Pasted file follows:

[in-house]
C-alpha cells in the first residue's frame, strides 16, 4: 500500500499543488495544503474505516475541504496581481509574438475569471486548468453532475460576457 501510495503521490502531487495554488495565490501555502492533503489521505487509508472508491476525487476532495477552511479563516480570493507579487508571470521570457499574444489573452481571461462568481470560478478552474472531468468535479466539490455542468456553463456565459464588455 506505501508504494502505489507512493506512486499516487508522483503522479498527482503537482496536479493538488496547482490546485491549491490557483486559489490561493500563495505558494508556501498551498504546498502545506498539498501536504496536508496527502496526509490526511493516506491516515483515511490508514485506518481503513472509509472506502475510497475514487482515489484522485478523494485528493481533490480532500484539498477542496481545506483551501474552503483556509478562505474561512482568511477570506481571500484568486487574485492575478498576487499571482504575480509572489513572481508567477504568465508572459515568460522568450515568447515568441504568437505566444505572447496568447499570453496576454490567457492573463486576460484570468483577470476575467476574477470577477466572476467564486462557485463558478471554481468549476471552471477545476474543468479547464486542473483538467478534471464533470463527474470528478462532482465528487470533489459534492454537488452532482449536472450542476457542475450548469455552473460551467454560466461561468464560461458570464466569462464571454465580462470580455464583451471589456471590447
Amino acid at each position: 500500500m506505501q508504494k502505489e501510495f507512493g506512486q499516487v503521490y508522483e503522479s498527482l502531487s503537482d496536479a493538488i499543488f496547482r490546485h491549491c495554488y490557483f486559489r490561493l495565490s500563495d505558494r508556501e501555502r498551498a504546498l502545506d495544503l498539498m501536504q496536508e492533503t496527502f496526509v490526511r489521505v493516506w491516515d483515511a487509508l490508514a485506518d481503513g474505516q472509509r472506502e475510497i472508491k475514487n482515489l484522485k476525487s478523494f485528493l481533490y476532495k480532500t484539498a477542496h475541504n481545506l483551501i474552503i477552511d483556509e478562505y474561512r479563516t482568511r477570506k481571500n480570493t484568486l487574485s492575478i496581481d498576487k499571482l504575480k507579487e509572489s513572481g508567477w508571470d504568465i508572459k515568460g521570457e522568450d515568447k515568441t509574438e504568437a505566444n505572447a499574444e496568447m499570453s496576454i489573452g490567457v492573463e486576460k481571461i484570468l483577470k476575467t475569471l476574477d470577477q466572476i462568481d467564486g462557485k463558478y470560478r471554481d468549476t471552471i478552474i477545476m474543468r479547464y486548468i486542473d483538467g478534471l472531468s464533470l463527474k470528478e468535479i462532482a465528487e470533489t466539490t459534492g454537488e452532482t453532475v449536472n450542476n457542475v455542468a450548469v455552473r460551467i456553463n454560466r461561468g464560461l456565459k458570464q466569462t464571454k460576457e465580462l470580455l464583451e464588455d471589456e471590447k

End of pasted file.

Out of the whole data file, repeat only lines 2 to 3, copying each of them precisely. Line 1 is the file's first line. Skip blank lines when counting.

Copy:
C-alpha cells in the first residue's frame, strides 16, 4: 500500500499543488495544503474505516475541504496581481509574438475569471486548468453532475460576457 501510495503521490502531487495554488495565490501555502492533503489521505487509508472508491476525487476532495477552511479563516480570493507579487508571470521570457499574444489573452481571461462568481470560478478552474472531468468535479466539490455542468456553463456565459464588455 506505501508504494502505489507512493506512486499516487508522483503522479498527482503537482496536479493538488496547482490546485491549491490557483486559489490561493500563495505558494508556501498551498504546498502545506498539498501536504496536508496527502496526509490526511493516506491516515483515511490508514485506518481503513472509509472506502475510497475514487482515489484522485478523494485528493481533490480532500484539498477542496481545506483551501474552503483556509478562505474561512482568511477570506481571500484568486487574485492575478498576487499571482504575480509572489513572481508567477504568465508572459515568460522568450515568447515568441504568437505566444505572447496568447499570453496576454490567457492573463486576460484570468483577470476575467476574477470577477466572476467564486462557485463558478471554481468549476471552471477545476474543468479547464486542473483538467478534471464533470463527474470528478462532482465528487470533489459534492454537488452532482449536472450542476457542475450548469455552473460551467454560466461561468464560461458570464466569462464571454465580462470580455464583451471589456471590447
Amino acid at each position: 500500500m506505501q508504494k502505489e501510495f507512493g506512486q499516487v503521490y508522483e503522479s498527482l502531487s503537482d496536479a493538488i499543488f496547482r490546485h491549491c495554488y490557483f486559489r490561493l495565490s500563495d505558494r508556501e501555502r498551498a504546498l502545506d495544503l498539498m501536504q496536508e492533503t496527502f496526509v490526511r489521505v493516506w491516515d483515511a487509508l490508514a485506518d481503513g474505516q472509509r472506502e475510497i472508491k475514487n482515489l484522485k476525487s478523494f485528493l481533490y476532495k480532500t484539498a477542496h475541504n481545506l483551501i474552503i477552511d483556509e478562505y474561512r479563516t482568511r477570506k481571500n480570493t484568486l487574485s492575478i496581481d498576487k499571482l504575480k507579487e509572489s513572481g508567477w508571470d504568465i508572459k515568460g521570457e522568450d515568447k515568441t509574438e504568437a505566444n505572447a499574444e496568447m499570453s496576454i489573452g490567457v492573463e486576460k481571461i484570468l483577470k476575467t475569471l476574477d470577477q466572476i462568481d467564486g462557485k463558478y470560478r471554481d468549476t471552471i478552474i477545476m474543468r479547464y486548468i486542473d483538467g478534471l472531468s464533470l463527474k470528478e468535479i462532482a465528487e470533489t466539490t459534492g454537488e452532482t453532475v449536472n450542476n457542475v455542468a450548469v455552473r460551467i456553463n454560466r461561468g464560461l456565459k458570464q466569462t464571454k460576457e465580462l470580455l464583451e464588455d471589456e471590447k